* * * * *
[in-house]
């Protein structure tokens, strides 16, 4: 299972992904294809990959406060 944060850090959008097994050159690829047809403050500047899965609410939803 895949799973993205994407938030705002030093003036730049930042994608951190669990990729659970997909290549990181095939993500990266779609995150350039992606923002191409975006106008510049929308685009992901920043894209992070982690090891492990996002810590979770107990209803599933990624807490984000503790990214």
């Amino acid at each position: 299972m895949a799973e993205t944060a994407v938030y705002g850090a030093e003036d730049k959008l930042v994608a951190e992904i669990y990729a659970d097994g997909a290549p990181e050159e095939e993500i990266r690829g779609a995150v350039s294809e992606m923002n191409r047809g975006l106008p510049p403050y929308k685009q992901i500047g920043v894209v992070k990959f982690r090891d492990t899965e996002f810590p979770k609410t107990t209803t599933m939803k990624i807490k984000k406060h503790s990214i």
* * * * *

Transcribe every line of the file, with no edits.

[in-house]
């Protein structure tokens, strides 16, 4: 299972992904294809990959406060 944060850090959008097994050159690829047809403050500047899965609410939803 895949799973993205994407938030705002030093003036730049930042994608951190669990990729659970997909290549990181095939993500990266779609995150350039992606923002191409975006106008510049929308685009992901920043894209992070982690090891492990996002810590979770107990209803599933990624807490984000503790990214």
């Amino acid at each position: 299972m895949a799973e993205t944060a994407v938030y705002g850090a030093e003036d730049k959008l930042v994608a951190e992904i669990y990729a659970d097994g997909a290549p990181e050159e095939e993500i990266r690829g779609a995150v350039s294809e992606m923002n191409r047809g975006l106008p510049p403050y929308k685009q992901i500047g920043v894209v992070k990959f982690r090891d492990t899965e996002f810590p979770k609410t107990t209803t599933m939803k990624i807490k984000k406060h503790s990214i």